With two of the seven Illinois Supreme Court justices dissenting, the Supreme Court concluded that Section 2-201, which grants immunity for acts or omissions involving discretionary policy decisions only applies if the defendant presents “evidence of a conscious decision by its employee pertaining to the conduct alleged to have caused the plaintiff’s injuries.”

And “if the employee was totally unaware of the condition prior to the plaintiff being injured, he or she could not possible have exercised discretion with respect to that condition.”

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Zachary Spencer, who had autism, was walking to his parents’ home one night on a street with no sidewalk. Michael Hornaday, a Papa John’s Pizza delivery driver, braked when he saw Spencer in front of him. However, the Hornaday car slid into Spencer, severely injuring him.

Spencer, 24, suffered multiple fractures, two broken teeth, and a moderate traumatic brain injury.  He underwent surgery, inpatient rehabilitation and dental work.

Spencer now walks with a limp, experiences pain and fatigue, and is unable to read for any length of time.

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Cook County’s court system has received a $2.5 million grant from the John D. and Catherine T. MacArthur Foundation’s Safety and Justice Challenge, an initiative aimed to reduce the number of people in jail and address racial disparities in the criminal justice system.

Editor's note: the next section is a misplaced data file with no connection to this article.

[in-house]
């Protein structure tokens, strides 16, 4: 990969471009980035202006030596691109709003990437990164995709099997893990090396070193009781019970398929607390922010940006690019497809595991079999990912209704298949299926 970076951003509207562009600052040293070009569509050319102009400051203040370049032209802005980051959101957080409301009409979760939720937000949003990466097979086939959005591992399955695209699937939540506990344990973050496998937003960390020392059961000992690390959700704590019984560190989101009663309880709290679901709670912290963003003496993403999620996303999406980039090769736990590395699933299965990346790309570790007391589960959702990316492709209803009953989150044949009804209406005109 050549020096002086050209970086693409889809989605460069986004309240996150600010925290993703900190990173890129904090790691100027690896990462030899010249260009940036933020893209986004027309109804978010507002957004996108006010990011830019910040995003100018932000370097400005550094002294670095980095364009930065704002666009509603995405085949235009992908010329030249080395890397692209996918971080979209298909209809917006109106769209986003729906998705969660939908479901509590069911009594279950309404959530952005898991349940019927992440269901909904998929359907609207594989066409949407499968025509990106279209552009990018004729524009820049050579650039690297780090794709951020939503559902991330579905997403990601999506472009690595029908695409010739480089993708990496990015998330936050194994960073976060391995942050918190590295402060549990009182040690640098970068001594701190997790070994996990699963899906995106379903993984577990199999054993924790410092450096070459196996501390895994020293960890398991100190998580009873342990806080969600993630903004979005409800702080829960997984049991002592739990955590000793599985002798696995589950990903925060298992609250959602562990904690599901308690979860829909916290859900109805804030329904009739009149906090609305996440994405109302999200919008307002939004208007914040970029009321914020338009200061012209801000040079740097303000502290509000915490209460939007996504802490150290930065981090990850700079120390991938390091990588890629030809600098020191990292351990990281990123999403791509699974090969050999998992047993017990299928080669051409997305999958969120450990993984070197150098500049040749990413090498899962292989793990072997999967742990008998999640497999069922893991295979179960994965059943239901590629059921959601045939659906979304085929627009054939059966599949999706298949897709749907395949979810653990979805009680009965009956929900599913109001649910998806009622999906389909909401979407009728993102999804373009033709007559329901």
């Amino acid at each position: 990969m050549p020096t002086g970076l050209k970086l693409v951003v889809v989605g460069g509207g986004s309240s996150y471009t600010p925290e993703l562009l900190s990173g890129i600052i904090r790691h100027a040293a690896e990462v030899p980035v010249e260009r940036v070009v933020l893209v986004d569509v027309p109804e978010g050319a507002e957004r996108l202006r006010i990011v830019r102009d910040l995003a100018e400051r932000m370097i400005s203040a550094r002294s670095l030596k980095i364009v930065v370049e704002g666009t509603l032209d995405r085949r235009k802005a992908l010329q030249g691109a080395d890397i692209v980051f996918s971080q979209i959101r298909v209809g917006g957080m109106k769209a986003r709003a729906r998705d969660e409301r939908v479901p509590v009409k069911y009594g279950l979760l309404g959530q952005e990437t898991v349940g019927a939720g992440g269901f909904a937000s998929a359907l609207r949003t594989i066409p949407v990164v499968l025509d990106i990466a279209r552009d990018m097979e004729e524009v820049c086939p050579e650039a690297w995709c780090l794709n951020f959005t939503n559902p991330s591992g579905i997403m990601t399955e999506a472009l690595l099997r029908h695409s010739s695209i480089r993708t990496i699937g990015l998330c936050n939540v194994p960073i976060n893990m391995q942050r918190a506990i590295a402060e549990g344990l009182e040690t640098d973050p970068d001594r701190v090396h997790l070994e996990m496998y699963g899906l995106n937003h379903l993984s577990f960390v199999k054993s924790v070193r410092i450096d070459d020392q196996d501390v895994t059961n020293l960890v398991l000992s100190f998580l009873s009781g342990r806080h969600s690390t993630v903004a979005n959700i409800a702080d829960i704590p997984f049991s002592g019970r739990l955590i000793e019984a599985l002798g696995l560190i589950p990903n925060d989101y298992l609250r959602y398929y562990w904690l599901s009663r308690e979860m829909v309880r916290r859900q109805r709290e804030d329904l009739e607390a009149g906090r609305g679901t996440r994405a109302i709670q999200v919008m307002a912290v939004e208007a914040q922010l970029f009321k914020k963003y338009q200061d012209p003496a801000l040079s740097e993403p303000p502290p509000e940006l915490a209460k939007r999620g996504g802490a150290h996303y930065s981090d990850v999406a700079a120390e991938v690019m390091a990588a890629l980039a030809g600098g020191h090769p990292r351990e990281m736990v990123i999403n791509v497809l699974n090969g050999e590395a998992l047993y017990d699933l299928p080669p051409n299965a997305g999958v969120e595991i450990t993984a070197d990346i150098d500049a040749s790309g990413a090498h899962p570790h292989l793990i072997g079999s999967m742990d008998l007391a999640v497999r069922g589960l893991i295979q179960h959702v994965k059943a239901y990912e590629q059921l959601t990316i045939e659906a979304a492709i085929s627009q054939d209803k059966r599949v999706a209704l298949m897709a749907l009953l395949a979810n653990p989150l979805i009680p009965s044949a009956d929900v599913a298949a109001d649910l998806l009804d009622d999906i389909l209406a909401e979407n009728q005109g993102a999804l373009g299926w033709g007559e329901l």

“Local jurisdictions are proving it possible for cities and counties to rethink local justice systems from the ground up, despite challenges and an ever-changing political environment,” said Laurie Garduque, MacArthur’s Director of Criminal Justice.

“MacArthur remains committed to supporting jurisdictions as they set ambitious reform goals and pursue smart solutions that safely reduce all jail populations, address disparities and eliminate ineffective, inefficient and unfair practices.”

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Elijah Simone was riding his bicycle through an intersection when Bruce Jameson’s motor vehicle was turning left in front of him and struck him. Simone, 23, suffered a neck fracture at C6-7. The neck fracture required a fusion surgery.

Simone’s medical expenses were more than $474,000. He was an assistant at a pharmacy, and his lost wages totaled $15,000.

Simone sued Jameson, alleging that he made a negligent left turn.